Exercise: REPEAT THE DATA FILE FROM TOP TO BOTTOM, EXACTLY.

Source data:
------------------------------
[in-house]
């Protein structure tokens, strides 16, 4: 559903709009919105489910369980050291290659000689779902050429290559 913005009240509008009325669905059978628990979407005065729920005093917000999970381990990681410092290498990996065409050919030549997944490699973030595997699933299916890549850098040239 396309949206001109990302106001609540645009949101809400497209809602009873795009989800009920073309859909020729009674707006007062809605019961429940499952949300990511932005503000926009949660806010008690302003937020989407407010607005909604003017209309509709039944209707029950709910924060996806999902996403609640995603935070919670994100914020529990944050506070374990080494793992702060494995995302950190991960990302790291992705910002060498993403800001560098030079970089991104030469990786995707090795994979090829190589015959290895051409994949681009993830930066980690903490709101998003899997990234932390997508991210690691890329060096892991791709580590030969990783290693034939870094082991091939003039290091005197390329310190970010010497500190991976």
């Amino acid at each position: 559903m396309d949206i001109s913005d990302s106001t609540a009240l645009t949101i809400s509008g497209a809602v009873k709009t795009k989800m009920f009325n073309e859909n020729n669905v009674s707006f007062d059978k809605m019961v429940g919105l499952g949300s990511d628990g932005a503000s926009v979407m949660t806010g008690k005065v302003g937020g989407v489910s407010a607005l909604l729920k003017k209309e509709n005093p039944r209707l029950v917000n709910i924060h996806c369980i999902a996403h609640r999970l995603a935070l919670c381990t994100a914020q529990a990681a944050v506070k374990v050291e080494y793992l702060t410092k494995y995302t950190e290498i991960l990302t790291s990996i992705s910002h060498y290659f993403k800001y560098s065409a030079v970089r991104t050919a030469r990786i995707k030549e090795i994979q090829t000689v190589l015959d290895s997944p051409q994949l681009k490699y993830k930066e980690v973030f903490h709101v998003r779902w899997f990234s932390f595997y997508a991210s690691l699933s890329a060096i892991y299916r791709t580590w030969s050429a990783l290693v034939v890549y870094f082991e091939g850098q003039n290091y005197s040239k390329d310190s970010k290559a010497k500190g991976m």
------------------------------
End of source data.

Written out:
[in-house]
């Protein structure tokens, strides 16, 4: 559903709009919105489910369980050291290659000689779902050429290559 913005009240509008009325669905059978628990979407005065729920005093917000999970381990990681410092290498990996065409050919030549997944490699973030595997699933299916890549850098040239 396309949206001109990302106001609540645009949101809400497209809602009873795009989800009920073309859909020729009674707006007062809605019961429940499952949300990511932005503000926009949660806010008690302003937020989407407010607005909604003017209309509709039944209707029950709910924060996806999902996403609640995603935070919670994100914020529990944050506070374990080494793992702060494995995302950190991960990302790291992705910002060498993403800001560098030079970089991104030469990786995707090795994979090829190589015959290895051409994949681009993830930066980690903490709101998003899997990234932390997508991210690691890329060096892991791709580590030969990783290693034939870094082991091939003039290091005197390329310190970010010497500190991976």
């Amino acid at each position: 559903m396309d949206i001109s913005d990302s106001t609540a009240l645009t949101i809400s509008g497209a809602v009873k709009t795009k989800m009920f009325n073309e859909n020729n669905v009674s707006f007062d059978k809605m019961v429940g919105l499952g949300s990511d628990g932005a503000s926009v979407m949660t806010g008690k005065v302003g937020g989407v489910s407010a607005l909604l729920k003017k209309e509709n005093p039944r209707l029950v917000n709910i924060h996806c369980i999902a996403h609640r999970l995603a935070l919670c381990t994100a914020q529990a990681a944050v506070k374990v050291e080494y793992l702060t410092k494995y995302t950190e290498i991960l990302t790291s990996i992705s910002h060498y290659f993403k800001y560098s065409a030079v970089r991104t050919a030469r990786i995707k030549e090795i994979q090829t000689v190589l015959d290895s997944p051409q994949l681009k490699y993830k930066e980690v973030f903490h709101v998003r779902w899997f990234s932390f595997y997508a991210s690691l699933s890329a060096i892991y299916r791709t580590w030969s050429a990783l290693v034939v890549y870094f082991e091939g850098q003039n290091y005197s040239k390329d310190s970010k290559a010497k500190g991976m």